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The History of the Thirty Years War

If you have been reading our Domestic Annals of Scotland you'll have seen reference to the fact that up to 30,000 Scots went to fight in this war on the side of Germany although it is also true to say that Scots also fought on the other side as well.  Great concern was shown in Scotland at that time as to the many young men that were leaving the country.  It is for this reason that I wanted to bring you a story of this war so we can better understand why so many Scots went to fight in it.

From our book Scots in Germany - "But only when the bloody torch of the Thirty Years’ War (1618-1648) shed its lurid light over the whole of Europe and when Gustavus Adolfus’ fame, not only as that of a saviour of the cause of protestantism, but also as that of an unusually brilliant general and strategist, rapidly spread over the civilised world, a great number of Scottish officers, many of them of noble rank, enlisted in the Swedish Army, to go, as it were, through the high school of military training, and Scotland became the country in which by far the most numerous levies of soldiers for the "Lion of the North," were raised. Between twenty and thirty thousand men made the cause of the Swedes and of German Protestantism their own."

The History of the Thirty Years' War
by Frederick Schiller
Translated from the German by the Rev. A. J. W. Morrison, M.A.


The present is the only collected edition of the principal works of Schiller which is accessible to English readers.  Detached poems or dramas have been translated at various times, and sometimes by men of eminence, since the first publication of the original works; and in several instances these versions have been incorporated, after some revision or necessary correction, into the following collection; but on the other hand a large proportion of the contents have been specially translated for this edition, in which category are the historical works which occupy this volume and a portion of the next.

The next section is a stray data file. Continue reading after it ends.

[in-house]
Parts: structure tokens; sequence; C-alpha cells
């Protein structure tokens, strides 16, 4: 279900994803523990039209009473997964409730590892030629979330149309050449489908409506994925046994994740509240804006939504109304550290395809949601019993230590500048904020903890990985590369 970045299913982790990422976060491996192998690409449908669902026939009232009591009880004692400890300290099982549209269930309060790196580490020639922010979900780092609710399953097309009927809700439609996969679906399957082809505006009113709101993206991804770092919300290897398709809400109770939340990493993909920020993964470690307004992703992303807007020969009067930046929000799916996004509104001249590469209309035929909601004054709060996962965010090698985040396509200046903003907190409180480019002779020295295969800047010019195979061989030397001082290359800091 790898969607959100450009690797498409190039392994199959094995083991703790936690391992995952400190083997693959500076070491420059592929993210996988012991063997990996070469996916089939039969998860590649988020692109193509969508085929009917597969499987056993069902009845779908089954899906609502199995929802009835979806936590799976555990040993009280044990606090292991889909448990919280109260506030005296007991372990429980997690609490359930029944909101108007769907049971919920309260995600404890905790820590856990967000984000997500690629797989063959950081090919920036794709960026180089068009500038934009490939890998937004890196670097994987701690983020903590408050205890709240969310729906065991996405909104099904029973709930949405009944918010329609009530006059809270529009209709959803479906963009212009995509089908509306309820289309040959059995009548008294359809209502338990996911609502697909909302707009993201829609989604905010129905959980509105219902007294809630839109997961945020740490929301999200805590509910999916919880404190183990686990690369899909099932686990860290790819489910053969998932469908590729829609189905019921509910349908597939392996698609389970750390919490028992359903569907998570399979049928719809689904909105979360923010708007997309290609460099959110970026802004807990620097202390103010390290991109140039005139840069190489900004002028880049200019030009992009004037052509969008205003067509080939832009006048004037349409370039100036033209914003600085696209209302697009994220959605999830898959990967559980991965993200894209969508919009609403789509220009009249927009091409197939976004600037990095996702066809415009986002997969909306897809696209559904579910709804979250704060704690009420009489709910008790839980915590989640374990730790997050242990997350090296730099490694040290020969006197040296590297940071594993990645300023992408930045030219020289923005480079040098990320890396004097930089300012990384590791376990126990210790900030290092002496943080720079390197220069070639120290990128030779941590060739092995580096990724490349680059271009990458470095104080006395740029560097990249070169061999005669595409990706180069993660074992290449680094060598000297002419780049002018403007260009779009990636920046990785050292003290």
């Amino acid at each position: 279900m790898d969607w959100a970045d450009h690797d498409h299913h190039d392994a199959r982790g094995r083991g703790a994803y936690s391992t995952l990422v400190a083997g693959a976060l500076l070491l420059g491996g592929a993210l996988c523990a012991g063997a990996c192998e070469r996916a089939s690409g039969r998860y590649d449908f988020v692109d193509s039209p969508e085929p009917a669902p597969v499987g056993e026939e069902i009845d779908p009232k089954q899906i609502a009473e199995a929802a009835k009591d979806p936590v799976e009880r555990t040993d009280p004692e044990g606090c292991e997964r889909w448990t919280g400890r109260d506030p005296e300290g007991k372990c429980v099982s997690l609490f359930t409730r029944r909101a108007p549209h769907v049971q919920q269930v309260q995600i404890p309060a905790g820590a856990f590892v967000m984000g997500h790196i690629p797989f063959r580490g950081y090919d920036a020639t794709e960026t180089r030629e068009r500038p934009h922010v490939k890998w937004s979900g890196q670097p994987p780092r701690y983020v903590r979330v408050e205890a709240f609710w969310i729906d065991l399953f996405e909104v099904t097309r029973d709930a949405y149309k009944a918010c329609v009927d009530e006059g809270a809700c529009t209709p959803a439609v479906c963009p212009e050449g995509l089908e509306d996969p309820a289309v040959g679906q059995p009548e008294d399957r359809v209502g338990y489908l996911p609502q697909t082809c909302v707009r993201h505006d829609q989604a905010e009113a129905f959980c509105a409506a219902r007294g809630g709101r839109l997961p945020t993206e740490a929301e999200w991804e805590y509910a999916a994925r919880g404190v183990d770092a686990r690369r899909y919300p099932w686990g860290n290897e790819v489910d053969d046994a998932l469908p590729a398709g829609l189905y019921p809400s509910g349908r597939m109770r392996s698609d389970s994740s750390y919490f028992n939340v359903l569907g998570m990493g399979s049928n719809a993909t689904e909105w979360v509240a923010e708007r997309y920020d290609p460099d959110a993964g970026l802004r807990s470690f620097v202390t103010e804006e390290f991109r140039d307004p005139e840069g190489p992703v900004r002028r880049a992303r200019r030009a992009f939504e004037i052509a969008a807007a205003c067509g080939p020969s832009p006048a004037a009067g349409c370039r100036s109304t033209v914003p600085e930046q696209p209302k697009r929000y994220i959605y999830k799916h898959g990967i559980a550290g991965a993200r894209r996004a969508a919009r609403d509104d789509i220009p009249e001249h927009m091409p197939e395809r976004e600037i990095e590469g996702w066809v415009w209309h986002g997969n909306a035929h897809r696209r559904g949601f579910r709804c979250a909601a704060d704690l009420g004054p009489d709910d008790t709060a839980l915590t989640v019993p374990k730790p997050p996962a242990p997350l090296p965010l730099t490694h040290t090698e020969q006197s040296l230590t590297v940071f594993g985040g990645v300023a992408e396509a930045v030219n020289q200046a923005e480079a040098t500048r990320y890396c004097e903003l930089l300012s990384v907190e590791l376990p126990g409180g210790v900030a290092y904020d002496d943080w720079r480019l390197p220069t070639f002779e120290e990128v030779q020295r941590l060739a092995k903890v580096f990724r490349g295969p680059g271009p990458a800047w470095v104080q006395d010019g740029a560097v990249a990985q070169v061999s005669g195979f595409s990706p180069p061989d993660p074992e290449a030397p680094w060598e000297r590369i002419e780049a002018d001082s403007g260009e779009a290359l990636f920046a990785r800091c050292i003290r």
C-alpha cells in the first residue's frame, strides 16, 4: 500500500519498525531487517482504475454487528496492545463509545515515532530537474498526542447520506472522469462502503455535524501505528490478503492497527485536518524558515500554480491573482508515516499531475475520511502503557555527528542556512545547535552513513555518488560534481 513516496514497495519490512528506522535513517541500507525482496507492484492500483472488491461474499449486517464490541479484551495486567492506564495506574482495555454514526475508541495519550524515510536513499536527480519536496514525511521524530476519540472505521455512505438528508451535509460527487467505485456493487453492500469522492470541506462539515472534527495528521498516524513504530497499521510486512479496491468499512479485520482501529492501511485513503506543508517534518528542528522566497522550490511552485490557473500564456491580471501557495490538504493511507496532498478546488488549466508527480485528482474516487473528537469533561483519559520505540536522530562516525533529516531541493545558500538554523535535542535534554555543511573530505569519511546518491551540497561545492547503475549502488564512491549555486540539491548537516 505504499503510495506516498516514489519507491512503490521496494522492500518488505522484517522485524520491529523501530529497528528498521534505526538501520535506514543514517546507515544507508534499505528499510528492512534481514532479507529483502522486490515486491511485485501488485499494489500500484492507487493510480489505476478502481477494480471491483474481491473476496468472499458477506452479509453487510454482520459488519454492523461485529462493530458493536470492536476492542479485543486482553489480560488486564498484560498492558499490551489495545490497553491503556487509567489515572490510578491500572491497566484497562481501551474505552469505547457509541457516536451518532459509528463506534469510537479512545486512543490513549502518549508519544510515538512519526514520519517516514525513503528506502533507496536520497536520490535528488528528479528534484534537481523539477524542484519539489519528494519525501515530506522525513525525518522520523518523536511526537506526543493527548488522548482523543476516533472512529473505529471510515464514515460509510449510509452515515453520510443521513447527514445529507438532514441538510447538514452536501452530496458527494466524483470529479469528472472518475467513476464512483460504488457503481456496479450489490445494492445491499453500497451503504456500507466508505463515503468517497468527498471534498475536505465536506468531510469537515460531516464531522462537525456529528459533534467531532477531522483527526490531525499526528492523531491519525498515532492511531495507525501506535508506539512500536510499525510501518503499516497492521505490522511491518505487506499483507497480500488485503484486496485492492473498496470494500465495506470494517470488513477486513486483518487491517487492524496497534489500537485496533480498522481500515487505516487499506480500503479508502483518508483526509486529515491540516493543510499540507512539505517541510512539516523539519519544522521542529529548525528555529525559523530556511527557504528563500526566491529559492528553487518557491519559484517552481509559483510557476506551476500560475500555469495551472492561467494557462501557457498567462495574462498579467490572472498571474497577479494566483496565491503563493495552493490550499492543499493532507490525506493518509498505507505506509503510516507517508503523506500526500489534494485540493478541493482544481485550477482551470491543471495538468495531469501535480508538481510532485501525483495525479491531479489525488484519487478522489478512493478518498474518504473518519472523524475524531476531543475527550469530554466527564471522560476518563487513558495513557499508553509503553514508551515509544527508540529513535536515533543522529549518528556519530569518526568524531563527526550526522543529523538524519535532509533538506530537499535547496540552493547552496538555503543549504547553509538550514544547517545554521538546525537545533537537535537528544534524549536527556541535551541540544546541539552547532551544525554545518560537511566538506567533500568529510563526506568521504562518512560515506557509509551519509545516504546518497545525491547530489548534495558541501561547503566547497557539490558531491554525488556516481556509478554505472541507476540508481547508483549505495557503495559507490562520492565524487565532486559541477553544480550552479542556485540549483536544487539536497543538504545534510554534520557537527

Schiller was not less efficiently qualified by nature for an historian than for a dramatist.  He was formed to excel in all departments of literature, and the admirable lucidity of style and soundness and impartiality of judgment displayed in his historical writings will not easily by surpassed, and will always recommend them as popular expositions of the periods of which they treat. Since the first publication of this edition many corrections and improvements have been made, with a view to rendering it as acceptable as possible to English readers.

  • Book I
    Introduction. -- General effects of the Reformation. -- Revolt of Matthias. -- The Emperor cedes Austria and Hungary to him. -- Matthias acknowledged King of Bohemia. -- The Elector of Cologne abjures the Catholic Religion. -- Consequences. -- The Elector Palatine. -- Dispute respecting the Succession of Juliers. -- Designs of Henry IV. of France. -- Formation of the Union. -- The League. -- Death of the Emperor Rodolph. -- Matthias succeeds him. -- Troubles in Bohemia. -- Civil War. -- Ferdinand extirpates the Protestant Religion from Styria. -- The Elector Palatine, Frederick V., is chosen King by the Bohemians. -- He accepts the Crown of Bohemia. -- Bethlen Gabor, Prince of Transylvania, invades Austria. -- The Duke of Bavaria and the Princes of the League embrace the cause of Ferdinand. -- The Union arm for Frederick. -- The Battle of Prague and total subjection of Bohemia.